On my flight from JFK to Europe, I brainstormed about how to best preserve my memories, immortalize my experience in France, and record of all of the cool European things that were about to happen to me. I spent much of that transatlantic journey struggling with whether or not to blog about my semester abroad. I chose not to, and I’m glad I did.
When a student blogs publicly about studying abroad, she is writing for the consumption of others. Namely, her family members and her friends who are not studying abroad. She explains what is going on in her abroad life in a way that someone who is not studying abroad—who has never been to that place—can understand. Writing for this kind of audience requires breaking down and truncating experiences, picking just the highlights, or telling stories for the audience’s sake. In doing so, she thinks about and remembers her time abroad from an outside point of view—in particular, the point of view of an American at home. By condensing memorable experiences as they come, and retelling them in paragraphs digestible to an outsider, she loses the aggregate experience of the present. Even worse, she may fall into a self-aggrandizing social media trap, selling her experiences and painting a pretty, idealized picture of life abroad.
In order for studying abroad to be an immersive experience, you have to live your abroad life such that it becomes your ordinary life. Blogging inhibits this. A blog locks you into a ‘traveler’ mentality. Blogging about experiences abroad like a funny sign at the grocery store, or a movie playing in town, or a great time at a bar, keeps these things exotic and extraordinary.
In order to immerse myself into French culture, I had to abandon my American perception of things. A comparison framework would not do me much good: “French espresso is worse than American-style drip,” or, “The French are more curt than Americans.” Sure, there are merits to a comparison framework, to draw inferences about what makes the French “different” relative to Americans. But this requires evaluating France with a strictly American standard. Rather, I had to take French culture for what it was, and try to see French customs and values as if they were all I knew. This was challenging. Blogging would make that process much harder because the audience of the blog keeps you in an American perception of what is going on around you. Analyzing and judging cultural idiosyncrasies while abroad cements your status as a visitor. When you let your life abroad become ordinary to you, it also becomes deeply private—you find a rhythm of normalcy completely different from your old one that an outside audience would not understand.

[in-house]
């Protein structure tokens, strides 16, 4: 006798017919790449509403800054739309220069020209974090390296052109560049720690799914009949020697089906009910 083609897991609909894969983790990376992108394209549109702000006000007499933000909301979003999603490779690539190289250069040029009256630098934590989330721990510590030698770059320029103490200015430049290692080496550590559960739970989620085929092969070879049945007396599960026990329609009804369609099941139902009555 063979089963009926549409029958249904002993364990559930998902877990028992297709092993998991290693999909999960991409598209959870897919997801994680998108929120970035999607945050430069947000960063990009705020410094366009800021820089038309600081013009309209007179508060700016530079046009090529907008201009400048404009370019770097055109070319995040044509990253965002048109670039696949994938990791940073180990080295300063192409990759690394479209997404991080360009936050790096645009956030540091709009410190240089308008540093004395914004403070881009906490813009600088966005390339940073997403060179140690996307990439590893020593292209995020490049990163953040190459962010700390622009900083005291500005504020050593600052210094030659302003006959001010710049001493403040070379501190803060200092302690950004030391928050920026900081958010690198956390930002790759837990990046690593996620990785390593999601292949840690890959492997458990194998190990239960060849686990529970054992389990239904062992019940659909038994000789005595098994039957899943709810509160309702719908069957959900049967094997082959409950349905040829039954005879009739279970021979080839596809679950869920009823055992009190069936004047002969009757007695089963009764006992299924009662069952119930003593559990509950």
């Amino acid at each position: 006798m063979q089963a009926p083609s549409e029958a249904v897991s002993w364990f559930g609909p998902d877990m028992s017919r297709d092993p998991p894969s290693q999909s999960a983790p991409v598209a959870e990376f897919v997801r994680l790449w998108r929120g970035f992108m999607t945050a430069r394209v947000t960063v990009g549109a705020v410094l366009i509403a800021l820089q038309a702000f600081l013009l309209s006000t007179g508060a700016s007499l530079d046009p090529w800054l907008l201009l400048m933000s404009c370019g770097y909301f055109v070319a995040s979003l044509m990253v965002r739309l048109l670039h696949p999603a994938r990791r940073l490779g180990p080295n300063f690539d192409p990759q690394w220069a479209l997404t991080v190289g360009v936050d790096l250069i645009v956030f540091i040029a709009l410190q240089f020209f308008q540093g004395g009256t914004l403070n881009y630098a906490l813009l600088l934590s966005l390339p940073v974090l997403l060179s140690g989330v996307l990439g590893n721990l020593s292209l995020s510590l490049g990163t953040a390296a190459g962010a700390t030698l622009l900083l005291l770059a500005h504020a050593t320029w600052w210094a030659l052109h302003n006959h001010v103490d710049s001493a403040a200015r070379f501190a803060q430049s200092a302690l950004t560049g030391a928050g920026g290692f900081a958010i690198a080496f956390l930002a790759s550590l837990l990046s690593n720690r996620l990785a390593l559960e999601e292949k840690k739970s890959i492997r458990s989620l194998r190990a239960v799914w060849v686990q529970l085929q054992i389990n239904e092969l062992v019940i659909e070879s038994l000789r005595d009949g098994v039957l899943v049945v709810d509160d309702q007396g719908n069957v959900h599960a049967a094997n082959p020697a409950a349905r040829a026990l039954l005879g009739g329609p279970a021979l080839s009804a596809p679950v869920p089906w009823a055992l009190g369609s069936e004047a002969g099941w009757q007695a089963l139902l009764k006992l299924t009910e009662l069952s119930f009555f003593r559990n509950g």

Don’t get me wrong. I understand why someone may choose to blog throughout his or her time away. I have friends who are blogging about their experience abroad, and I check out their blogs whenever I think of them or when they broadcast about a new post on social media. I’ve noticed a trend. Any proper study abroad blog has several weeks’ gaps in it, followed by an apologetic, hasty post: “I’ve just been so busy! [Interesting city] is amazing. Will update later.” In those weeks, our blogger was traveling, living, eating. And she did not pause to jot down, translate, or synthesize these experiences.
So, then, how did I document my time abroad? For the most part, I didn’t. My first time in Paris, I did not once take a photo. In Aix, whole weeks went by without jotting something down besides class notes. I had one exception. My family has a strong tradition of sending postcards to loved ones wherever we go, so once or twice a week, I sent a postcard to my family with a bulleted list of my travels. Their fridge became wallpapered in shots of Aix, Marseille, and other European cities I had visited. When I got back to the United States, I had a handy stack of images and list of experiences to flip through.
There are, of course, other options for recording experiences. Keeping a diary or journal is a classic route. Taking lots of photos is a great choice that will also please your mom. Either way, though, the key is to keep an honest record. No showing off, no unnecessary explanations, no clickbait titles. However you choose to document your travels—or not—while abroad, I urge you to only consider methods that keep you present and let you think about your experiences like a local person would.
My postcard stack, though cute—and handy for when relatives visit and ask about France—is not always how I remember my semester abroad. I remember it just as I remember anything else. A word, or an image, or a cold imported beer can trigger a vivid memory and momentarily send me back to France. When this happens, my mental trip back, like that first transatlantic flight, is only for me.